NEW YORK • The cinematic world of superheroes is set to get more crowded. Streaming giant Netflix announced on Monday that it is buying comic company Millarworld - whose works include Kingsman and Kick-Ass - in its first acquisition ever.
The deal, for an amount that was not disclosed, gives Netflix the tools to make its own interconnected universe of superhero films and television shows - and a chance to emulate some of that Disney-Marvel magic.
Millarworld is a respected indie comics publisher founded by Mark Millar nearly 15 years ago.
A former writer for both Marvel and DC comics, he produced work that also provided the basis for Logan and The Avengers.
For Netflix, that history of creating bankable stories is attractive as it spends heavily to make its own films and shows. It noted in a Monday blog post that the acquisition was a natural progression as it moved to create more "compelling characters and timeless, interwoven fictional worlds".
Several details about the deal remain unclear, including how a Netflix-owned Millarworld may or may not benefit from the royalties of properties that have already been adapted into films.
But much of the value of the deal seems to be vested in Millar himself.
Netflix chief content officer Ted Sarandos compared Millar to a "modern-day Stan Lee", a reference to the iconic Marvel writer who helped create Spider-Man, X-Men, Iron Man and others.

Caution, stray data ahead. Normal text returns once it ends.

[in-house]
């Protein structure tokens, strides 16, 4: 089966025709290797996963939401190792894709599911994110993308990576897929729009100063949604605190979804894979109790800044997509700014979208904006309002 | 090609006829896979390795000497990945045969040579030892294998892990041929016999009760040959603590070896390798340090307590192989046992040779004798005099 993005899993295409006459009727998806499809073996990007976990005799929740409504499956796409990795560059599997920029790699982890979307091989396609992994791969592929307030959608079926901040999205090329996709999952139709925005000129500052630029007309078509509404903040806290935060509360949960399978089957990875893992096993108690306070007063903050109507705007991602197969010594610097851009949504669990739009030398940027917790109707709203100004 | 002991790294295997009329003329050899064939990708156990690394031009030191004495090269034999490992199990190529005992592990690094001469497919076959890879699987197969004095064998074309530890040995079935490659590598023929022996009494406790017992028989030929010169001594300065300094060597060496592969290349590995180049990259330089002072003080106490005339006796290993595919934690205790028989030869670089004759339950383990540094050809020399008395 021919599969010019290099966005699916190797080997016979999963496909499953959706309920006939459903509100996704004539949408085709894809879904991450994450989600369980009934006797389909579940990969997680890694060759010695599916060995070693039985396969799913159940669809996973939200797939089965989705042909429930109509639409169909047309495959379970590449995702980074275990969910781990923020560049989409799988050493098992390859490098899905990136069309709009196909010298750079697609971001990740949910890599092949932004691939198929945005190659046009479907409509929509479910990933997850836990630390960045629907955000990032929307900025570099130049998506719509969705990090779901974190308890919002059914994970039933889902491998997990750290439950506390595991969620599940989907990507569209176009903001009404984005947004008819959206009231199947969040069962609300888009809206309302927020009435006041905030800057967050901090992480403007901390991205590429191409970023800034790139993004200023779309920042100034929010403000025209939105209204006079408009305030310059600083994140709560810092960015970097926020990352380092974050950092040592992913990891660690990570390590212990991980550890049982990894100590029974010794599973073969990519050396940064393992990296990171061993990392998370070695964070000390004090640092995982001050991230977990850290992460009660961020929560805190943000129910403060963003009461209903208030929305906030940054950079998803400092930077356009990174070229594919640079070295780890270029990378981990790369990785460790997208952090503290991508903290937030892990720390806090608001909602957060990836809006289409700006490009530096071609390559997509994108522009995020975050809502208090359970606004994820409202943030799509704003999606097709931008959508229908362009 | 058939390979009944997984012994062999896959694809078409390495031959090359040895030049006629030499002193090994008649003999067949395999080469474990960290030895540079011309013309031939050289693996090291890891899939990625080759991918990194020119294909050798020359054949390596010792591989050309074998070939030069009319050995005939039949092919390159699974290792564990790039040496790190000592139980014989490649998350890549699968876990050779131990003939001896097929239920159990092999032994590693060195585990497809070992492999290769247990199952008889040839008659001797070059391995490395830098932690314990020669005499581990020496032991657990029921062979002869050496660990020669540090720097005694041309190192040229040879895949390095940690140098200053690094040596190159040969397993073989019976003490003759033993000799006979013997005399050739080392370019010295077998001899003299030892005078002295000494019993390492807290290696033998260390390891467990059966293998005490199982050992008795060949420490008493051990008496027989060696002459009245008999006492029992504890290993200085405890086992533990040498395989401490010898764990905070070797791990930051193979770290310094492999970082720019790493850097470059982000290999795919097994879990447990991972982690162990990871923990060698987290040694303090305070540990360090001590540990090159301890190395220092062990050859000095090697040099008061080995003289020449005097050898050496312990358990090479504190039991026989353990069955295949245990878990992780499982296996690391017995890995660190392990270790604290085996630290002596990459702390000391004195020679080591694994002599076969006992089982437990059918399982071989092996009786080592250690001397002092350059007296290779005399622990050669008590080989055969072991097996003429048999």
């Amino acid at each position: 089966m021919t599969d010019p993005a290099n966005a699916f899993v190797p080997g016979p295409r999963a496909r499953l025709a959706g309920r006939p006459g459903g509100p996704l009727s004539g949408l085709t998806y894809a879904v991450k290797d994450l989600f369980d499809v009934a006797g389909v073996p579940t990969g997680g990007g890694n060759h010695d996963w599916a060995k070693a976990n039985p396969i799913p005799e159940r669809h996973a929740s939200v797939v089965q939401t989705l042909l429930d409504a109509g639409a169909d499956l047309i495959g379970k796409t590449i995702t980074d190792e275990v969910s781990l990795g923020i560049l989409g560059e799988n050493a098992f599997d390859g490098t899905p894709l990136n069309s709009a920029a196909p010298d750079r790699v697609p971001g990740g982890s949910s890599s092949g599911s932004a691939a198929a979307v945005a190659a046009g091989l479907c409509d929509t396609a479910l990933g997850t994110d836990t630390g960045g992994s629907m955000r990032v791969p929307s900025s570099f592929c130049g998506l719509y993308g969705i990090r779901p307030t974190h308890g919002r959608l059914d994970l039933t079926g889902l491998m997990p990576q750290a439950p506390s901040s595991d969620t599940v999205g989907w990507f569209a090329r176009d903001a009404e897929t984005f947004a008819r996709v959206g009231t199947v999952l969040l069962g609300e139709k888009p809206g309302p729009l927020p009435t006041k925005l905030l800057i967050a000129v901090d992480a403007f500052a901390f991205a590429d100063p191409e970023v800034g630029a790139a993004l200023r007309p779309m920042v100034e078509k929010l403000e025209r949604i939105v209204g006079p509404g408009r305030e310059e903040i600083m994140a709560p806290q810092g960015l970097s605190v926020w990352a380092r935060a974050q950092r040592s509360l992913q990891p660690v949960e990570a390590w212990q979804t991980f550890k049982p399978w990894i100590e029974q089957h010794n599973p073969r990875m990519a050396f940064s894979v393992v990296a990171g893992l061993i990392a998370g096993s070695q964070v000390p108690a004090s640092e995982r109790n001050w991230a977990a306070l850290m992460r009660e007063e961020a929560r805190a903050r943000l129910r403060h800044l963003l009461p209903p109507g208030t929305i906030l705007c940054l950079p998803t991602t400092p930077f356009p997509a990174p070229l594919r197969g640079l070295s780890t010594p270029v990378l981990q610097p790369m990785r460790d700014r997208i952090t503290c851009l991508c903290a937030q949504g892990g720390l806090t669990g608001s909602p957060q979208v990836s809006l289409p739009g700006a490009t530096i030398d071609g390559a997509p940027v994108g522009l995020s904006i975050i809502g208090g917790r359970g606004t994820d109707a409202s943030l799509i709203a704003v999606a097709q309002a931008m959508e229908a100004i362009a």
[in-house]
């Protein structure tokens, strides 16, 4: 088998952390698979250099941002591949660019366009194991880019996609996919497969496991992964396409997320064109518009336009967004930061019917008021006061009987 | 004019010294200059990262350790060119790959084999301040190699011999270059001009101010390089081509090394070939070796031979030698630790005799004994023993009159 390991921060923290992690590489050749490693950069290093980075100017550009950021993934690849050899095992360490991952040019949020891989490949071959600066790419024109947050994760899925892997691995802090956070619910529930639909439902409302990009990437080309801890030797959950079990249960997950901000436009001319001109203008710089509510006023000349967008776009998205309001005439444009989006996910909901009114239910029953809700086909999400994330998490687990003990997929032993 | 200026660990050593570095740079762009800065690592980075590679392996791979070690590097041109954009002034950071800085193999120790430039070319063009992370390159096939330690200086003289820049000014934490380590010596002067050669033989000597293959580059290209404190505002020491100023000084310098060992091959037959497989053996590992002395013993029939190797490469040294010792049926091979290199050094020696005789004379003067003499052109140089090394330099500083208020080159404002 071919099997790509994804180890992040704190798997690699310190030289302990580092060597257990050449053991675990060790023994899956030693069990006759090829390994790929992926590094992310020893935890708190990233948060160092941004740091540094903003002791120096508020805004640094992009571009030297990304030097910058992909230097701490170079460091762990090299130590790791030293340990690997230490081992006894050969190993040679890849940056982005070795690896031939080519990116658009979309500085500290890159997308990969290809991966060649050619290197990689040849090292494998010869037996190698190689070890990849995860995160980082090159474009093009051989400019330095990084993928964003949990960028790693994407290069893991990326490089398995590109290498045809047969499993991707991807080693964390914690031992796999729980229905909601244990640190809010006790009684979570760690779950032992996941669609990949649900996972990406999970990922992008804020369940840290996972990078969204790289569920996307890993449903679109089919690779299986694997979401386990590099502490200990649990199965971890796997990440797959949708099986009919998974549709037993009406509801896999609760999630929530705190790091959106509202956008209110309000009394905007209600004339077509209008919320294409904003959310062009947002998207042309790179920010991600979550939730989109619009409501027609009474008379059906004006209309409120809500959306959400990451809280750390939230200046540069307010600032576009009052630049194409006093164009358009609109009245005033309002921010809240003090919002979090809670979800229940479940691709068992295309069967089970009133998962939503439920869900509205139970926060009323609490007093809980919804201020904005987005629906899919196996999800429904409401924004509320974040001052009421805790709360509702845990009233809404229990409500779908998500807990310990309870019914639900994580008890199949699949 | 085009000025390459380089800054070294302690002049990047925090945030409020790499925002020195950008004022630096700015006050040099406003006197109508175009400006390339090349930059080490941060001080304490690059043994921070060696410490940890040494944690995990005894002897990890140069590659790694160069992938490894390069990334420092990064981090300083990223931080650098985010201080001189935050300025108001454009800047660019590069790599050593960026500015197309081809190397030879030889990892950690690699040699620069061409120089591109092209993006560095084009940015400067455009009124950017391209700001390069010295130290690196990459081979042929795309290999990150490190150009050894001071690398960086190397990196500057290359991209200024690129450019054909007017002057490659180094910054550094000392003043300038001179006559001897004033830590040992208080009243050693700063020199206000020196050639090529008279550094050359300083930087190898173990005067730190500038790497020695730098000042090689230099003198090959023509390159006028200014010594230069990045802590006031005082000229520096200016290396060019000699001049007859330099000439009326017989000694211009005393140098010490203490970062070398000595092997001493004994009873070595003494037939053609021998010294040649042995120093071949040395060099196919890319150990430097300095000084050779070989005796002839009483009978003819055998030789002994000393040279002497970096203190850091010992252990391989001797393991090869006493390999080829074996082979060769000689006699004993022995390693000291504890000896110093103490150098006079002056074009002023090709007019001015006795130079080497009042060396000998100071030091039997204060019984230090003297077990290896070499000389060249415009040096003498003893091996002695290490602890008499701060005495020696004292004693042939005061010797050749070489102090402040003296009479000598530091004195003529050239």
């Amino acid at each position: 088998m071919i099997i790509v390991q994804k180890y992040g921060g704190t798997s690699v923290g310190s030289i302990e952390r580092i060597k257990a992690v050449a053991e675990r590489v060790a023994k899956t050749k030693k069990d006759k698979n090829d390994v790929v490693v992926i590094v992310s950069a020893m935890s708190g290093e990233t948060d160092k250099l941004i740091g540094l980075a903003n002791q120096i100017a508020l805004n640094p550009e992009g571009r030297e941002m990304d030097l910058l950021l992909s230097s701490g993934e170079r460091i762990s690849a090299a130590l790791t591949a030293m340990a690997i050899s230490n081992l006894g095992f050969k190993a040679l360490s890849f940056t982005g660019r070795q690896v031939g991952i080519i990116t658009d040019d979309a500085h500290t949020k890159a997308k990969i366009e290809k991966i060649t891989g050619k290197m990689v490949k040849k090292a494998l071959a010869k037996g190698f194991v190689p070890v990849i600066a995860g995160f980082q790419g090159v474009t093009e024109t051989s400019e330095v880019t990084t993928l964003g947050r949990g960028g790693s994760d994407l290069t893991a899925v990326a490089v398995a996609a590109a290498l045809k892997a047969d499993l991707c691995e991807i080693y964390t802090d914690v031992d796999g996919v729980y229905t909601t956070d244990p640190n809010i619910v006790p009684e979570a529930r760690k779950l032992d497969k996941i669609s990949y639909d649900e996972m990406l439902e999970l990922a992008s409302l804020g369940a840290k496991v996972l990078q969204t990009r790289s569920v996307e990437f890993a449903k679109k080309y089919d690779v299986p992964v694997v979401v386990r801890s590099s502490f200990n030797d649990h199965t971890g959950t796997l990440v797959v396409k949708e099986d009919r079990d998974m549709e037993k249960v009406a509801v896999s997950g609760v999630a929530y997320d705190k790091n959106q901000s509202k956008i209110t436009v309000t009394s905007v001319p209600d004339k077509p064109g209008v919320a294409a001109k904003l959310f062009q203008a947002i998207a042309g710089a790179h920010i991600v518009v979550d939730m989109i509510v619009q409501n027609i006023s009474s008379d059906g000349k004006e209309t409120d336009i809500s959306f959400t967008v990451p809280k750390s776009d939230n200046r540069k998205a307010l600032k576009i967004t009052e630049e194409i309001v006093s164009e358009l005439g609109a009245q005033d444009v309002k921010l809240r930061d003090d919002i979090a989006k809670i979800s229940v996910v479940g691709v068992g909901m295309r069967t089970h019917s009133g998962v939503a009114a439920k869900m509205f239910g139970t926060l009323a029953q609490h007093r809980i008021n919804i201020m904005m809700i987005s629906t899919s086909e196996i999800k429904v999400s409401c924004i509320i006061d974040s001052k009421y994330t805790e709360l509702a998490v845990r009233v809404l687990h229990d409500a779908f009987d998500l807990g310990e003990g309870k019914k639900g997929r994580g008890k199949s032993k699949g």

Millar returned the compliment, saying in a post on his company's site that Netflix is "the future" and that he has plans for future movies and television shows.
"This feels like joining the Justice League," he added, in a nod to the team of DC superheroes, including Batman, Superman and Wonder Woman.
Netflix's deal echoes Disney's US$4 billion acquisition of comics giant Marvel in 2009, which launched a cinematic universe that sparked superhero mania at the box office, grossing more than US$10 billion.
Netflix has seen the appeal of those films first-hand, as it has the rights to stream Disney's Marvel and Pixar movies.
The announcement comes at a crucial time for Netflix's original content strategy, particularly after reports that it is racking up debt tied to the production of forthcoming seasons of shows and films.
It recently announced that it would release 40 movies by the end of the year, more than double the number last year.
While investors cheered the service's continued growth, some said the big spending has to hit a payoff soon. Mr Michael Pachter, analyst for Wedbush Securities, said his analysis on what Netflix appears to be spending on content and the money it makes from its feature films, does not look like enough to justify the expense.
But the purchase of Millarworld could be a game- changer. With its catalogue of undeveloped properties, he noted, and with Millar on board, Netflix will be able to pick and choose from a creative group with an excellent track record.